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Please Please Me – The Beatles CD

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Please Please Me – The Beatles CD

“The classic original Beatles studio albums have been re-mastered by a dedicated team of engineers at Abbey Road Studios in London over a four year period utilising state of the art recording technology alongside vintage studio equipment, carefully maintaining the authenticity and integrity of the original analogue recordings. The result of this painstaking process is the highest fidelity the Beatles catalogue has seen since its original release.

Within each CD’s new packaging, booklets include detailed historical notes along with informative recording notes. For a limited period, each CD will also be embedded with a brief documentary film about the album. The newly produced mini-documentaries on the making of each album, directed by Bob Smeaton, are included as QuickTime files on each album. The documentaries contain archival footage, rare photographs and never-before-heard studio chat from The Beatles, offering a unique and very personal insight into the studio atmosphere.”Their first-ever album, raw and rough and still very rock & roll. Lennon and McCartney begin to flex their writing muscles and had already scored two UK hits when this appeared, but they still relied heavily on the cover material to see them through. Their insecurity about their own abilities seems curious in hindsight since they’d pulled the title song and “I Saw Her Standing There” (with thanks to Little Richard) out of their hats. But they were an unknown quantity, still to launch a million bands and take pop music to places it had never dreamed off. A small step for four men, a giant leap for music. –Chris Nickson

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Comments

Daniel J. Hamlow says:

They Please Pleased millions, including me! With “A 1,2,3,4,” history was made with the rousing opening number, “I Saw Her Standing There” from Please Please Me, the debut album of the best group the world has had the pleasure to experience.

blue-59 says:

Remastered version a vast improvement There’s only so much that audio engineers can do with material that was frankly rather sloppily recorded four and a half decades ago. Back in the 1970s, I owned a high-end audio store, and as familiar as I was with the Beatles’ U.S. releases, I still purchased all the Beatles LPs on British Parlophone anticipating the “real thing.” However, none of those LPs, including this album, were anything great in terms of fidelity. The sound was generally thin, brittle, weak, and lacking in detail. The U.S. versions, with all their weaknesses, were better. But keep in mind that high-quality audio systems were very rare in 1962, and the engineers did the mastering, equalization, etc., with “record players,” not audio systems, in mind. It should not be surprising that the early Beatles’ recordings didn’t hold up so well on top-quality audio equipment.Whatever else they have done to their manufacturing capability over the past few decades, the British have remained extremely important in terms of audio engineering. Bowers & Wilkins 801s are still damn fine speakers a quarter century after they first appeared. The British masterings of Frank Sinatra’s 1950s output simply blow away the American versions. While the American engineers worried about removing hiss, the British engineers went after capturing the music, the comparison to modern digital recording be damned.What the engineers have done with this album, and I assume the others, is dig as deep as they could into the master tapes and get us as close to the music as possible. Beware that this is not as close as possible to the sound that we heard from our GE or RCA portables. It is what we wish they could have sounded like back then. It is the Beatles reworked for the modern age and, to my mind, very successfully.Compare this remastered version to the old LP or the early CDs. It’s no contest. It’s not a matter of whether the harmonica sounds squeaky or the voices on occasion sound hard. That’s on the tape and can’t be changed. It’s a matter of detail, and balance, and definition, and capturing the music. Eight remastered CDs arrived today. I can’t wait to hear the rest.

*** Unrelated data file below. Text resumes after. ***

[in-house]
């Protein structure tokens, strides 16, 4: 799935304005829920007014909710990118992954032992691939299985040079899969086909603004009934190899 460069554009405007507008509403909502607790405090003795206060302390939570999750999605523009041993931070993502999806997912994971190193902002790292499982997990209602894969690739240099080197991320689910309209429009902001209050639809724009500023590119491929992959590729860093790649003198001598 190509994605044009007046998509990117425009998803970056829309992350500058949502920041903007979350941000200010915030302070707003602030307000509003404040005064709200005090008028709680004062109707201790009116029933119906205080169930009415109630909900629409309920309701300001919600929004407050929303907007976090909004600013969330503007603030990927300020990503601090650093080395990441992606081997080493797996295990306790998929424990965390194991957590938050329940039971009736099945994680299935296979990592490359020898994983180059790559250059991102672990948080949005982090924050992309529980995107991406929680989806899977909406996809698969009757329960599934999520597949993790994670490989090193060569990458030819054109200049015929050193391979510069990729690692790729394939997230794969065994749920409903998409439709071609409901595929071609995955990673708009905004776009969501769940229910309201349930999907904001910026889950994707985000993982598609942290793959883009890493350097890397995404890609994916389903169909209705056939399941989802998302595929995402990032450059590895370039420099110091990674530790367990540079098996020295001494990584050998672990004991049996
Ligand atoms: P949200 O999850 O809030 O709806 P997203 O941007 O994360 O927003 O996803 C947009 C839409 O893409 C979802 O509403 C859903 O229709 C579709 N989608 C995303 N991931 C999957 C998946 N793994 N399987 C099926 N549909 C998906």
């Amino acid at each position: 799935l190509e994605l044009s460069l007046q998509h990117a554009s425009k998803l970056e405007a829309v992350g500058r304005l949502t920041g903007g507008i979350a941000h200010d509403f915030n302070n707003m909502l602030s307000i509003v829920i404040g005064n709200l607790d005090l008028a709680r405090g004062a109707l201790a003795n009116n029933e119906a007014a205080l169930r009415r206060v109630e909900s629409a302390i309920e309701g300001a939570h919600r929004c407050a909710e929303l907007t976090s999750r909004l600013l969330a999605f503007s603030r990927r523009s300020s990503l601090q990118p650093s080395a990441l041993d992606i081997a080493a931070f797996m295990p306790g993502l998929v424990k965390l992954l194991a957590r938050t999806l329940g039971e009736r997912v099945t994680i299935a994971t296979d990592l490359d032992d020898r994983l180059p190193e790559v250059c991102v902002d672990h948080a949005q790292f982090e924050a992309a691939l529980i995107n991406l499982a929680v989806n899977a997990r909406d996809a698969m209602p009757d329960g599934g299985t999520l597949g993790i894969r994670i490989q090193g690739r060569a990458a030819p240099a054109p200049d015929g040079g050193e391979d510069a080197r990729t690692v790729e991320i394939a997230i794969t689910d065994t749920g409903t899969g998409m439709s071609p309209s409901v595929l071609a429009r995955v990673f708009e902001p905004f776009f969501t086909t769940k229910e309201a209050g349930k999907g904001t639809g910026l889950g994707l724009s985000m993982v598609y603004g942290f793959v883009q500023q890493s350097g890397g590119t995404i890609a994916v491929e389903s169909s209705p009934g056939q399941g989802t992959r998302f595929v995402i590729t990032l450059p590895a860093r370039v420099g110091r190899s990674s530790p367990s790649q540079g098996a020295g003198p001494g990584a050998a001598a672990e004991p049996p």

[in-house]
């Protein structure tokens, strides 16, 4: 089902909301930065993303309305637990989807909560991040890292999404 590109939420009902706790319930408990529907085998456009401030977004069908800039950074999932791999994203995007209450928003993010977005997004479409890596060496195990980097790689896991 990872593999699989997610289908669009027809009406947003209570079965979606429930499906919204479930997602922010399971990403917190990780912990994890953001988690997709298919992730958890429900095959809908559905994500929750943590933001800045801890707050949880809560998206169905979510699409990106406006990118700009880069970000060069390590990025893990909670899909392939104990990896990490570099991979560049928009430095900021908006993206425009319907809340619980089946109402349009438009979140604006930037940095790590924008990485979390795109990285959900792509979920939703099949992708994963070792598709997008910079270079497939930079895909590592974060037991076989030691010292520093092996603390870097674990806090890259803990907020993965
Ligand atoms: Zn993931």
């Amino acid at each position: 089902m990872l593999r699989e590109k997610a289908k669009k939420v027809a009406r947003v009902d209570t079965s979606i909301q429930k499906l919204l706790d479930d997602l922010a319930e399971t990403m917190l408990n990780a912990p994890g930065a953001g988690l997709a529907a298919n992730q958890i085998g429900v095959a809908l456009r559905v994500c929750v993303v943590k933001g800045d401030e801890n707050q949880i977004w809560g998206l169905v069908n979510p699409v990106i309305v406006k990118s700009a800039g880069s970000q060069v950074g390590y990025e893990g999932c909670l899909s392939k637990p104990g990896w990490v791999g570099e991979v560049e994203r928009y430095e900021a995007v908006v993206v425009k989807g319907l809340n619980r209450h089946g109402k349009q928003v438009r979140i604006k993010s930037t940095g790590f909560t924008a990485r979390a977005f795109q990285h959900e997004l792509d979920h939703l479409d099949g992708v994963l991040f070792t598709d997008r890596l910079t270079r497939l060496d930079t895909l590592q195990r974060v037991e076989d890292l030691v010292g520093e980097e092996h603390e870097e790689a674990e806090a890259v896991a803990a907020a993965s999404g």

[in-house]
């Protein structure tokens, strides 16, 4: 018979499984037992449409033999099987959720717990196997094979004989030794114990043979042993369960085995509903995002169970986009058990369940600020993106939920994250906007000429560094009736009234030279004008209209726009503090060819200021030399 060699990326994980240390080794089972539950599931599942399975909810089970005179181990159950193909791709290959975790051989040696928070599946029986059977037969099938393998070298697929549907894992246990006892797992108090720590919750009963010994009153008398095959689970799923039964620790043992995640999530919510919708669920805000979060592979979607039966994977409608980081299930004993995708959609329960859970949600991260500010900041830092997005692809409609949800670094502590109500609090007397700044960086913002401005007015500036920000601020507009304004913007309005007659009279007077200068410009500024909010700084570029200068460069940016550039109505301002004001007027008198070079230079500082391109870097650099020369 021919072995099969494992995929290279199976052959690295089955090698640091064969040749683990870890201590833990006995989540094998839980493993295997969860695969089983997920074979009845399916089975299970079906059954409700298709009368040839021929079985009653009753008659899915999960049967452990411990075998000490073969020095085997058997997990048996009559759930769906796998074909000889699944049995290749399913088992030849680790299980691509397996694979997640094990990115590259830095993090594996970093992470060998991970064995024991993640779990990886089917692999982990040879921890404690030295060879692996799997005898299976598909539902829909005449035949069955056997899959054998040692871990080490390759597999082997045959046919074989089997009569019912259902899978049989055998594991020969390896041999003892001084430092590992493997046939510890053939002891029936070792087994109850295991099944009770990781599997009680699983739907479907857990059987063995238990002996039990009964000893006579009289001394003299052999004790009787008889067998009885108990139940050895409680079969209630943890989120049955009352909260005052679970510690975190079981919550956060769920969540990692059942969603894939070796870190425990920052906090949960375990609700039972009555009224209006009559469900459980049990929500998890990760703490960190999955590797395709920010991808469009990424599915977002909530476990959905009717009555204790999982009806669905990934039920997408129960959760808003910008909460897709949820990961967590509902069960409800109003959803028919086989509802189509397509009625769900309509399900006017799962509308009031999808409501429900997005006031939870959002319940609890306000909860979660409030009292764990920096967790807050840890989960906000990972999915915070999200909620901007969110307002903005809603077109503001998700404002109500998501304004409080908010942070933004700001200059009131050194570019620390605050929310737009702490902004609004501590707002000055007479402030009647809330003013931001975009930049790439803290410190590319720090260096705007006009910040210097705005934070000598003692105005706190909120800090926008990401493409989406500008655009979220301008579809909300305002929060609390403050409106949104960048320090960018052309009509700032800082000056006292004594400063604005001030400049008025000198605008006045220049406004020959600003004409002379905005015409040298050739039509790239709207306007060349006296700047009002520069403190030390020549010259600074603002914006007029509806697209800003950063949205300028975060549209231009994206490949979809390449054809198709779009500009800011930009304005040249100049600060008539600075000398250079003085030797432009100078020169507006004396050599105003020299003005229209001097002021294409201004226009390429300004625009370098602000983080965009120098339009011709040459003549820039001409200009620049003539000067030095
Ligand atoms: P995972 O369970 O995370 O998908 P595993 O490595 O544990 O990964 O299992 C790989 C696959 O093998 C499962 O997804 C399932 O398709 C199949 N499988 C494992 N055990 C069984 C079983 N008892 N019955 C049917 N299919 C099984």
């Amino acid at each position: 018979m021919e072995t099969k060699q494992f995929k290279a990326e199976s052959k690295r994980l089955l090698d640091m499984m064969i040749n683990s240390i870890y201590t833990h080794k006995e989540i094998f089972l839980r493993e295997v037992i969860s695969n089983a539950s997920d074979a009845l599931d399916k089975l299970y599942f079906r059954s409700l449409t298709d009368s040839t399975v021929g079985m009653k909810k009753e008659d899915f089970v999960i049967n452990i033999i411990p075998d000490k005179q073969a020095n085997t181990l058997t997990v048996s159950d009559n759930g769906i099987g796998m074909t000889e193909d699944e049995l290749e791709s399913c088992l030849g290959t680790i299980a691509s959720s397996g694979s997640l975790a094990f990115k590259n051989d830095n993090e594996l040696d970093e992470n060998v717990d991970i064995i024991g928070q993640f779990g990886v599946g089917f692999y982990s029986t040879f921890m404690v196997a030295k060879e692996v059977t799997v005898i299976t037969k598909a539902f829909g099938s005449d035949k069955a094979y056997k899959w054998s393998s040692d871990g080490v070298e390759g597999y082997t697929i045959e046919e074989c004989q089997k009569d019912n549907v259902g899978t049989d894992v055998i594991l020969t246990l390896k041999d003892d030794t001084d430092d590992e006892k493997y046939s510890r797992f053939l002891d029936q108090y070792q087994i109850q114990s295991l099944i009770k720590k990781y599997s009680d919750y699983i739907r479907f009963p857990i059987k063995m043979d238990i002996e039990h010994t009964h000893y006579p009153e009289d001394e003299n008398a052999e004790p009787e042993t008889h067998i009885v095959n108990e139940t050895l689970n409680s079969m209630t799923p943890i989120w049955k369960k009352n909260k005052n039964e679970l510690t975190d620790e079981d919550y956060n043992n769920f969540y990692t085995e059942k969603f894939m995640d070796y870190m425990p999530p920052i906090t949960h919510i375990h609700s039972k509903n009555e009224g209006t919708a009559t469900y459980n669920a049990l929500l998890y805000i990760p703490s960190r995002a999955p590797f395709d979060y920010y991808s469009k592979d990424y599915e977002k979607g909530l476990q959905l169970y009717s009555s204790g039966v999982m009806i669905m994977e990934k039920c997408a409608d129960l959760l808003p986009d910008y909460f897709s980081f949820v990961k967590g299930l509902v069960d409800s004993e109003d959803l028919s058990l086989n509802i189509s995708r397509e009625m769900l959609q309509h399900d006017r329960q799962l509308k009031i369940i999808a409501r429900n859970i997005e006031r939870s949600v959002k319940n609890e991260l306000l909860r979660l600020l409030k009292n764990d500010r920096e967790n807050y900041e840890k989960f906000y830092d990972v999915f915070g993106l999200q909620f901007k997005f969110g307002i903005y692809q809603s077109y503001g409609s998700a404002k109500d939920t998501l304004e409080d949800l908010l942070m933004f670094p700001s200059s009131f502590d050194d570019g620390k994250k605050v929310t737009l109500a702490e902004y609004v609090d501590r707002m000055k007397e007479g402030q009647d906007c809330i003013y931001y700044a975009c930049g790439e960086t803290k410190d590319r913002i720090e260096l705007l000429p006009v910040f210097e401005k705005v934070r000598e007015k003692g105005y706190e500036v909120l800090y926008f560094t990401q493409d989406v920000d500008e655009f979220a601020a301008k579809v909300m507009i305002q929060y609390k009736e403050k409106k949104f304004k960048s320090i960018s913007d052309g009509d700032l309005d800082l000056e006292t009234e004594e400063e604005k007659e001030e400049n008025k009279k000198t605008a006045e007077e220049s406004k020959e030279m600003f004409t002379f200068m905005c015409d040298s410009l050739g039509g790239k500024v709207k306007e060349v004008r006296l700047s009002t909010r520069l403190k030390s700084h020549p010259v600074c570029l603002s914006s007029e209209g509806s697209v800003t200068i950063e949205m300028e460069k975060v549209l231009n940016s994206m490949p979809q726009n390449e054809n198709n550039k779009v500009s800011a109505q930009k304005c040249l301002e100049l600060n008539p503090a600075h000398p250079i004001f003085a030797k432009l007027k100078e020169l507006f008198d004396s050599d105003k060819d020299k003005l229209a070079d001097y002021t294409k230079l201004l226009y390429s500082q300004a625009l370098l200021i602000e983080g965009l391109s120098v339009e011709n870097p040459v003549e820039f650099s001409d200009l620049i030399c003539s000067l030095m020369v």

Steve Vrana says:

Where It All Began… This was the album that thrust the Beatles into the spotlight in England. [It would be almost another year before America would embrace the lads from Liverpool.] After honing their skills in Hamburg and gigging around England, they shot to No. 1 in the U.K. with “Please Please Me” and followed up with this LP.


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